1. In some countries, I concluded that UMC membership data was unreliable for conclusive comparisons to the surrounding country. Any instances in which there was repeated data (the same number submitted two quadrennia in a row) or a more than 50% membership drop in four years or more than 100% growth in four years I regarded as suspect. Ukraine and Moldova, Russia, Liberia, Sierra Leone, Cote d'Ivoire, Nigeria, and Zambia all have repeated membership figures. Nevertheless, in all these cases except Liberia (where there was significant variance) and Cote d'Ivoire (which has never submitted revised figures), those repeated figures were close to later revised figures, indicating that they make still be ballpark reliable. Switzerland/France, Serbia/Macedonia, Poland, and Zimbabwe all had extreme fluctuations in membership numbers that seem very unreliable to me. Data is incomplete for Mozambique, Malawi, and South Africa.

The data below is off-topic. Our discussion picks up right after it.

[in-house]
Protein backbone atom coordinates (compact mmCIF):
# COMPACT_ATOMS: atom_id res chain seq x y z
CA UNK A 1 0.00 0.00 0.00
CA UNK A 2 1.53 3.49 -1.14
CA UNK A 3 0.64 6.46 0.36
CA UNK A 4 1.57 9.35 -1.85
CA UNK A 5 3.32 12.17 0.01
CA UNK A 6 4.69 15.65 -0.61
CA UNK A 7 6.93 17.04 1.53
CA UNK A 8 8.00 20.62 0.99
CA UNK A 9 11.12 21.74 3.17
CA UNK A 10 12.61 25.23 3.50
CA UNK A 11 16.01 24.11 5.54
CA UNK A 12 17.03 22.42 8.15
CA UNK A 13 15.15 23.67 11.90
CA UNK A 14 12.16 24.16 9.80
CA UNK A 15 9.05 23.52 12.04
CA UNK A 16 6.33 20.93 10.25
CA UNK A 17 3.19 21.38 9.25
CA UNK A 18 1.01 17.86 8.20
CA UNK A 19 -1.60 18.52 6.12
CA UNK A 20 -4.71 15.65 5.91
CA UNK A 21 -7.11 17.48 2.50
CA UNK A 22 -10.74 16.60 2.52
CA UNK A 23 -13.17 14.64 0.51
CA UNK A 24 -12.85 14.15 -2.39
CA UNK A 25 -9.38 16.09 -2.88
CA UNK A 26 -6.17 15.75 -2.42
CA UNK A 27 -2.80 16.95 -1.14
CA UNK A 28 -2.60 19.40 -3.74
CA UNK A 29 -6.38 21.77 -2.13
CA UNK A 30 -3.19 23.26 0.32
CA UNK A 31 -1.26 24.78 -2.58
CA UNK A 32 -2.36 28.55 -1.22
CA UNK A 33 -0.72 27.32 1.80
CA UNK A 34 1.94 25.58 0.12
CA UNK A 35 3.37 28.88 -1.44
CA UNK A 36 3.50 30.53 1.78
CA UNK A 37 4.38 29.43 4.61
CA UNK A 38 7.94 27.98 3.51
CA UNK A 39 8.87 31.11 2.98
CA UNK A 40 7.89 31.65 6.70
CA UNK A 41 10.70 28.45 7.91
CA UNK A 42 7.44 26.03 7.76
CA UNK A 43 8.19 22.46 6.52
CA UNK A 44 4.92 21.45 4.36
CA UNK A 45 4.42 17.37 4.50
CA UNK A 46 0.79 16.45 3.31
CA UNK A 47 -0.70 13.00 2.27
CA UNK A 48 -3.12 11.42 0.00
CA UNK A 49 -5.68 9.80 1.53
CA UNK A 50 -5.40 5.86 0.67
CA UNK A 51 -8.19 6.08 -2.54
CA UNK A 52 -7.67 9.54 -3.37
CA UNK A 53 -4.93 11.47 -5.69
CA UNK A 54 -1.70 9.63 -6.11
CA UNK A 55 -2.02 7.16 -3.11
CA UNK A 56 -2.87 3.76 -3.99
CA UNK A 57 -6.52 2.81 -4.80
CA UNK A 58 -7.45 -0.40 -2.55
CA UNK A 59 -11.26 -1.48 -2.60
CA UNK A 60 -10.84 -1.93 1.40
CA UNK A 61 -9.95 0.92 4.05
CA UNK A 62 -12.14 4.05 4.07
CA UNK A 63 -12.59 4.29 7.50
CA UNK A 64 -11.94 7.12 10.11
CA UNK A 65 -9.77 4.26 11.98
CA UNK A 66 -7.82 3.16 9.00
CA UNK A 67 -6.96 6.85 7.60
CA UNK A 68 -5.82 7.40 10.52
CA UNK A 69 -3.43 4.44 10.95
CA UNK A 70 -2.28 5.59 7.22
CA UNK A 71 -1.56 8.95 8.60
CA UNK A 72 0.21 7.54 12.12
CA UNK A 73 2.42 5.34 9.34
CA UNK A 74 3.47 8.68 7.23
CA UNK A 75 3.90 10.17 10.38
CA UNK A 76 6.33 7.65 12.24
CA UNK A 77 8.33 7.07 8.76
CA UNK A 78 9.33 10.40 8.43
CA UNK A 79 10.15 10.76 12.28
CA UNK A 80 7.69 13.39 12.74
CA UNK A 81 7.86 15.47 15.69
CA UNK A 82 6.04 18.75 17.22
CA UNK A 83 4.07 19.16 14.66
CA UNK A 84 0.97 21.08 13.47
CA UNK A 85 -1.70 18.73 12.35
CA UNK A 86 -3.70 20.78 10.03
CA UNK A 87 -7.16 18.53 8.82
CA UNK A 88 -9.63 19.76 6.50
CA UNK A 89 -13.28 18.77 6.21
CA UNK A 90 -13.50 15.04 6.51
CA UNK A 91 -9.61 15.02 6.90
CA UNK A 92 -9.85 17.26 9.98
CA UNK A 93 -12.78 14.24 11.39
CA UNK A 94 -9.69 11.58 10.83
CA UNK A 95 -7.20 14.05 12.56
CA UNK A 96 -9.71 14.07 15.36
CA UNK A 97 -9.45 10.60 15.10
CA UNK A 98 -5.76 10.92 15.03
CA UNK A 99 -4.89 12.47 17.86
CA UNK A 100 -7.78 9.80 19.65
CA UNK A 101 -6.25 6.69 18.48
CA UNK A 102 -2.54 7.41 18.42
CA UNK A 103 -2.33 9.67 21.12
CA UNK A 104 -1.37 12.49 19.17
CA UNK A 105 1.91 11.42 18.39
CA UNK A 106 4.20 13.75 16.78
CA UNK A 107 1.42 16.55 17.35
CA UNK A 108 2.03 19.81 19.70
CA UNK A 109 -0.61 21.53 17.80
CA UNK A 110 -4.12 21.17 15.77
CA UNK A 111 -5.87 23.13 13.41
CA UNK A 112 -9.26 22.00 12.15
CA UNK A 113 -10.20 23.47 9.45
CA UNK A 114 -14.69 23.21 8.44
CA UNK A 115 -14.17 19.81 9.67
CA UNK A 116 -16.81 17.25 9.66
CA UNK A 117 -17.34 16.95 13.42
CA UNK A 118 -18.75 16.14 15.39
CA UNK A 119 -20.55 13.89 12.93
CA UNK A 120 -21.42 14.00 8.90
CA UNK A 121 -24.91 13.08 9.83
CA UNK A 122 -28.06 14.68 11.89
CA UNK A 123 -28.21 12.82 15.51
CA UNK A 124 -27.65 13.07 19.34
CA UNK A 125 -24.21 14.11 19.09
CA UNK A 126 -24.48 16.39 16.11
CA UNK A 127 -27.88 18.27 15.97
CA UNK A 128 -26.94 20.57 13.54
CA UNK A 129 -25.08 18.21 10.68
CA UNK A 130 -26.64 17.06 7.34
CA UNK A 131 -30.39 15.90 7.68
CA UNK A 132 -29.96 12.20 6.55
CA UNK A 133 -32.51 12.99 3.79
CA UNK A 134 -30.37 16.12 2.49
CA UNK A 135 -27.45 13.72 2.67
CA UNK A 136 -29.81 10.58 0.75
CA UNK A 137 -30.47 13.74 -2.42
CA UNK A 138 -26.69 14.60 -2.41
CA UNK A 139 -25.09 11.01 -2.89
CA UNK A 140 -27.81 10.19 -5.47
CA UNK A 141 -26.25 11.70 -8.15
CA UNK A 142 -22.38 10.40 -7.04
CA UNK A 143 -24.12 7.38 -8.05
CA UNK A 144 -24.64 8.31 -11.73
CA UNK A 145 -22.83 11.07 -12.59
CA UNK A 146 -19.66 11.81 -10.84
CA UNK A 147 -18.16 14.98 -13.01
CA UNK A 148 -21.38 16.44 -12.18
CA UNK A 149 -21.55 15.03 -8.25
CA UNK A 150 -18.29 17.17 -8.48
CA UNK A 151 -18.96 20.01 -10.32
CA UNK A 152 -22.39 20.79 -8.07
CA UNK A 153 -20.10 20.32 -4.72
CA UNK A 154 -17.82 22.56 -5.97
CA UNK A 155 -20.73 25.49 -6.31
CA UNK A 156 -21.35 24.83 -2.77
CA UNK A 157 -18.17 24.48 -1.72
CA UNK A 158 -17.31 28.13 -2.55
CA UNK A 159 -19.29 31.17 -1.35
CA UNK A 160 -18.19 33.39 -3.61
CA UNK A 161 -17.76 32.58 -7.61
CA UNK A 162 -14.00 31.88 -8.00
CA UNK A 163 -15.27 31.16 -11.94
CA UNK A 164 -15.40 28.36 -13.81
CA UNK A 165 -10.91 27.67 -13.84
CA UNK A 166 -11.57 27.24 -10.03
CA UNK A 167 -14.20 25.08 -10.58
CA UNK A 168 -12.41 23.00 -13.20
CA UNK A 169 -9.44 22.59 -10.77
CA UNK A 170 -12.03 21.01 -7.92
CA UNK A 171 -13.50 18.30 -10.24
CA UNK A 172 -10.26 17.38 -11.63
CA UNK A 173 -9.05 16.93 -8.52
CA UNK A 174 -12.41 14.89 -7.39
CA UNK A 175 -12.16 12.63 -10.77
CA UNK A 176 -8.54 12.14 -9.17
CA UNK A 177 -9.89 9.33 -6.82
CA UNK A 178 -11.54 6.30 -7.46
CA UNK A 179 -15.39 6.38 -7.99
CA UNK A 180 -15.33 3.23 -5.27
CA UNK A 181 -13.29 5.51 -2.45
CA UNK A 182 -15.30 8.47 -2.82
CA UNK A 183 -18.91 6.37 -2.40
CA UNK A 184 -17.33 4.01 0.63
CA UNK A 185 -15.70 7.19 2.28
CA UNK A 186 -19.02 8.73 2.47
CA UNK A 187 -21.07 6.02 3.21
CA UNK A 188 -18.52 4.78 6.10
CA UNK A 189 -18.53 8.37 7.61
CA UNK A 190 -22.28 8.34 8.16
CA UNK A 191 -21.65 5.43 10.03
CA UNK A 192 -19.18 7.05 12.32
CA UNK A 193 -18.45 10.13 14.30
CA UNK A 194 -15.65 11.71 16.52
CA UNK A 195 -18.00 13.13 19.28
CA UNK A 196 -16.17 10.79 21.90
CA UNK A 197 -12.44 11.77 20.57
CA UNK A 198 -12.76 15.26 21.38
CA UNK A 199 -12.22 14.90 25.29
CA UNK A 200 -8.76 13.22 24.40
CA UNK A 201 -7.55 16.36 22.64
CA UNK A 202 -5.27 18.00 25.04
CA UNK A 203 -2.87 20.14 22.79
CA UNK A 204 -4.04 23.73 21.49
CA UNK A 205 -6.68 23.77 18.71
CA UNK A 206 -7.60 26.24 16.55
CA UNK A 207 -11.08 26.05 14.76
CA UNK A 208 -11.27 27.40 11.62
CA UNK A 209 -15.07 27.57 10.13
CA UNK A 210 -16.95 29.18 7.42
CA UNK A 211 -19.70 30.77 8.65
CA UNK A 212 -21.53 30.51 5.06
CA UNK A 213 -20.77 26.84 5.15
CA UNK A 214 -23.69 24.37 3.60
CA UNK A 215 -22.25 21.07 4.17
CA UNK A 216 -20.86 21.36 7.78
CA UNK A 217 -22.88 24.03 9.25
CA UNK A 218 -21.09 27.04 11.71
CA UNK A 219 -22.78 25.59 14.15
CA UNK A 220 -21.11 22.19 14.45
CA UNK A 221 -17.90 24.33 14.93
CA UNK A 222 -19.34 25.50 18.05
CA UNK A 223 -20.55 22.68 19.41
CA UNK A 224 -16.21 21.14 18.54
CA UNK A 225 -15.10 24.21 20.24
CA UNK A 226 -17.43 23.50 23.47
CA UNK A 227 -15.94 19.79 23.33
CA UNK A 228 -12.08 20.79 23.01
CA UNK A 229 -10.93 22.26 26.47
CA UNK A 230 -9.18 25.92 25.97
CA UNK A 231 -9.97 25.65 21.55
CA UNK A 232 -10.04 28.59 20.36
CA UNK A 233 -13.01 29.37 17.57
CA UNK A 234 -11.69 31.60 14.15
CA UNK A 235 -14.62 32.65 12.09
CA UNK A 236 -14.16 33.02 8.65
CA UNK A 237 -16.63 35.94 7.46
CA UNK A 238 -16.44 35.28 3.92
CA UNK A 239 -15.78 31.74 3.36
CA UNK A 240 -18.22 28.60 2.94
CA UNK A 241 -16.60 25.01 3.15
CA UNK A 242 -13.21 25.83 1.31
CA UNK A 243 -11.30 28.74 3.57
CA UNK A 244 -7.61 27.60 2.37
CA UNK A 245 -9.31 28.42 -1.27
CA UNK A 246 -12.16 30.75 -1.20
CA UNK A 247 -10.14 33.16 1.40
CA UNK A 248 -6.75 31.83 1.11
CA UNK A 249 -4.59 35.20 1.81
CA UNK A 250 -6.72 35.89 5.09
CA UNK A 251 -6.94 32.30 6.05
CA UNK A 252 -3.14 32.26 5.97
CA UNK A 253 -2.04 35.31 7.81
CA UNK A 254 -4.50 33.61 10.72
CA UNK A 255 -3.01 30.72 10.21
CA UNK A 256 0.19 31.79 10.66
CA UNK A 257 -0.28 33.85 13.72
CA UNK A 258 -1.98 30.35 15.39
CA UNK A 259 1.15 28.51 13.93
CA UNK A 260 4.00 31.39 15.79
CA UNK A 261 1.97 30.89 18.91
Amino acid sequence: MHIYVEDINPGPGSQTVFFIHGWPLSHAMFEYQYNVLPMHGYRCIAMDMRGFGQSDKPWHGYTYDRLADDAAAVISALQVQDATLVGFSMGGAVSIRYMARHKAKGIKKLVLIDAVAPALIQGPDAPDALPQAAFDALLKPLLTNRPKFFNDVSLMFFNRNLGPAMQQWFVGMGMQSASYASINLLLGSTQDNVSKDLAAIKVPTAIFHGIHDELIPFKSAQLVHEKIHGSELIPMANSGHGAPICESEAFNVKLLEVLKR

2. Given the above caveat, even though UMC total membership has grown in the past 8 years, that growth is about 6% behind total population growth for its host countries worldwide. While there may be reasons why the UMC has lower birth rates or higher death rates than its host countries overall, it is likely that the UMC worldwide is experiencing more disaffiliation than new membership. The United States is a significant factor in that trend, but not the only one, as elaborated below.
3. The only place where the UMC has a large membership and is growing significantly relative to overall population trends based on relatively reliable data is the Democratic Republic of Congo. There are also some countries in Europe with small membership where there is good growth relative to overall population based on reliable data (Finland, for instance), though their small membership size makes those numbers more susceptible to yielding extreme results when calculated on a percentage basis.